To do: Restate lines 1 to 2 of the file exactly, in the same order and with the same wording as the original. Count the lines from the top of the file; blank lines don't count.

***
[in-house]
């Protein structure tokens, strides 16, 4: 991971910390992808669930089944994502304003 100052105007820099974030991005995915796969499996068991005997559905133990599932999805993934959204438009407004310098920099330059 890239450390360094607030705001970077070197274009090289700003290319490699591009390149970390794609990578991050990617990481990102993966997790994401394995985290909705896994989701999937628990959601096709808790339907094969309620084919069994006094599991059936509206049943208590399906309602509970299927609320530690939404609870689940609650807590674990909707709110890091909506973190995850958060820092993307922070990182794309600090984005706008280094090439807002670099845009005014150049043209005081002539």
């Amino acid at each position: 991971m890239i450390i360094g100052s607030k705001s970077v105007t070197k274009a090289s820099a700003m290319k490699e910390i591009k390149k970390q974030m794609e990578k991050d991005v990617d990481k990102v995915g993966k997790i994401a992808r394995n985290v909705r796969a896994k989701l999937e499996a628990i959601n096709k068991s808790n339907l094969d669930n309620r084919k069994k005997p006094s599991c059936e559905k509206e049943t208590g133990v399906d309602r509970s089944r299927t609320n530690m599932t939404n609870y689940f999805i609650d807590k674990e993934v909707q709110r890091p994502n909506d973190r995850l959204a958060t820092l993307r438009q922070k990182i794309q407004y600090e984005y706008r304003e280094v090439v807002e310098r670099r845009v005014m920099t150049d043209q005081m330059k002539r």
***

[in-house]
């Protein structure tokens, strides 16, 4: 991971910390992808669930089944994502304003 100052105007820099974030991005995915796969499996068991005997559905133990599932999805993934959204438009407004310098920099330059 890239450390360094607030705001970077070197274009090289700003290319490699591009390149970390794609990578991050990617990481990102993966997790994401394995985290909705896994989701999937628990959601096709808790339907094969309620084919069994006094599991059936509206049943208590399906309602509970299927609320530690939404609870689940609650807590674990909707709110890091909506973190995850958060820092993307922070990182794309600090984005706008280094090439807002670099845009005014150049043209005081002539």